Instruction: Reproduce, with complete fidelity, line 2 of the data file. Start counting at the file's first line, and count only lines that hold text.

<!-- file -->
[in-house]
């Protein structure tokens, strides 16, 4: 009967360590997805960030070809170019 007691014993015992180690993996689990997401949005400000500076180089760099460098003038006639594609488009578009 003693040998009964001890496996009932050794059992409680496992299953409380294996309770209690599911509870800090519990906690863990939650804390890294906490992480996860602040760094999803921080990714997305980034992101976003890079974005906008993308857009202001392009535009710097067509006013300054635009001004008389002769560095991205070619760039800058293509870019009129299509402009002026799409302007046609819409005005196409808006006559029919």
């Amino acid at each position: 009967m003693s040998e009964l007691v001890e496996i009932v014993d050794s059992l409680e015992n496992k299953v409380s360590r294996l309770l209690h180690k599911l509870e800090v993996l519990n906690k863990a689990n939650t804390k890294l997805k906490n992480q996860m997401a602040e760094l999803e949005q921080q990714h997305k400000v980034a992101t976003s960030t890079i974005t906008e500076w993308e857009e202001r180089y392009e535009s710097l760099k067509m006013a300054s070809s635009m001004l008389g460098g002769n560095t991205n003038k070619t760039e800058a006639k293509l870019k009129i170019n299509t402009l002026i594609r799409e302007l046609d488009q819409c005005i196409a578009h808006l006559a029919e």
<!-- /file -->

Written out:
């Protein structure tokens, strides 16, 4: 009967360590997805960030070809170019 007691014993015992180690993996689990997401949005400000500076180089760099460098003038006639594609488009578009 003693040998009964001890496996009932050794059992409680496992299953409380294996309770209690599911509870800090519990906690863990939650804390890294906490992480996860602040760094999803921080990714997305980034992101976003890079974005906008993308857009202001392009535009710097067509006013300054635009001004008389002769560095991205070619760039800058293509870019009129299509402009002026799409302007046609819409005005196409808006006559029919």